Rabbits were caused to inhale known numbers of virulent bovine tubercle bacilli as separated cells in droplet nuclei.
For approximately 5 weeks after infection the growth of the bacilli and the response of rabbits to their growth was homogeneous; i.e., all reacted in the same way and to the same degree.
After 6 weeks individual differences in the rate of progress of the initial tubercles and of the infection as a whole became evident. These variations in the response seemed to be influenced by the number of initial tubercles and by the number of bacilli found in the lesions.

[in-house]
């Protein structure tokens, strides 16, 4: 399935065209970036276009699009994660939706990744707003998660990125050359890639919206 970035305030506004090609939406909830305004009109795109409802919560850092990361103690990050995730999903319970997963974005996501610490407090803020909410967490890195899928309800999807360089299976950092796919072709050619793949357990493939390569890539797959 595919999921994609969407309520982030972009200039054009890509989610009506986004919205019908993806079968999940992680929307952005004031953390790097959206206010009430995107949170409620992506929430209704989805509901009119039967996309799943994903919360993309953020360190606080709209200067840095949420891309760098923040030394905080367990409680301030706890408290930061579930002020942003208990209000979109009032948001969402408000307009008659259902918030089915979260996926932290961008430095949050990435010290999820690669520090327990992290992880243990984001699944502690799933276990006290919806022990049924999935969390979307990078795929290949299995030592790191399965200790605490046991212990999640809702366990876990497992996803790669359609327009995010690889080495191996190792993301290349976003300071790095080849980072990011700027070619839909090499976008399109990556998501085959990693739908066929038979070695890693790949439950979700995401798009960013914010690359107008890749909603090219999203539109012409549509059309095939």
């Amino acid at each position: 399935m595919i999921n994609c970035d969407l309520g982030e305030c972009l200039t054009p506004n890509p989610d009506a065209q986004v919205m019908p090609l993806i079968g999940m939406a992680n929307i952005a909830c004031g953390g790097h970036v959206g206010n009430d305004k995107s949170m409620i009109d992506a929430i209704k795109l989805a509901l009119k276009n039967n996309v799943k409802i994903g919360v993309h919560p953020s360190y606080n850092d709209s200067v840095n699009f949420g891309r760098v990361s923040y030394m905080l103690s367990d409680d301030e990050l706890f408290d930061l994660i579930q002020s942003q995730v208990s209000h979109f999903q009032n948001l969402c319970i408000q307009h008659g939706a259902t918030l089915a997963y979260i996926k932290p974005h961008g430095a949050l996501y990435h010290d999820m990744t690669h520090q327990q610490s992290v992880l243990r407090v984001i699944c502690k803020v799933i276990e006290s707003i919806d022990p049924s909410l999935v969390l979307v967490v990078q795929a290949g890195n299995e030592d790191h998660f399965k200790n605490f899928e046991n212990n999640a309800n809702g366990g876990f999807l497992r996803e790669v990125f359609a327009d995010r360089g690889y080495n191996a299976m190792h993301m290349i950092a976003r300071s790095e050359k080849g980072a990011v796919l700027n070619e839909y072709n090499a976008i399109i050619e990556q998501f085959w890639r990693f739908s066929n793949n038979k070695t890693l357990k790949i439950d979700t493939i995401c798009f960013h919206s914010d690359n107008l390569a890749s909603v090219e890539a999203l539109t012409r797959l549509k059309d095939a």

It is concluded that, as evidenced by the homogeneous phase of infection, rabbits do not differ in their resistance to initial growth of bovine tubercle bacilli. However, the later, heterogeneous pattern of response suggests that these animals vary widely in their capacity to acquire resistance.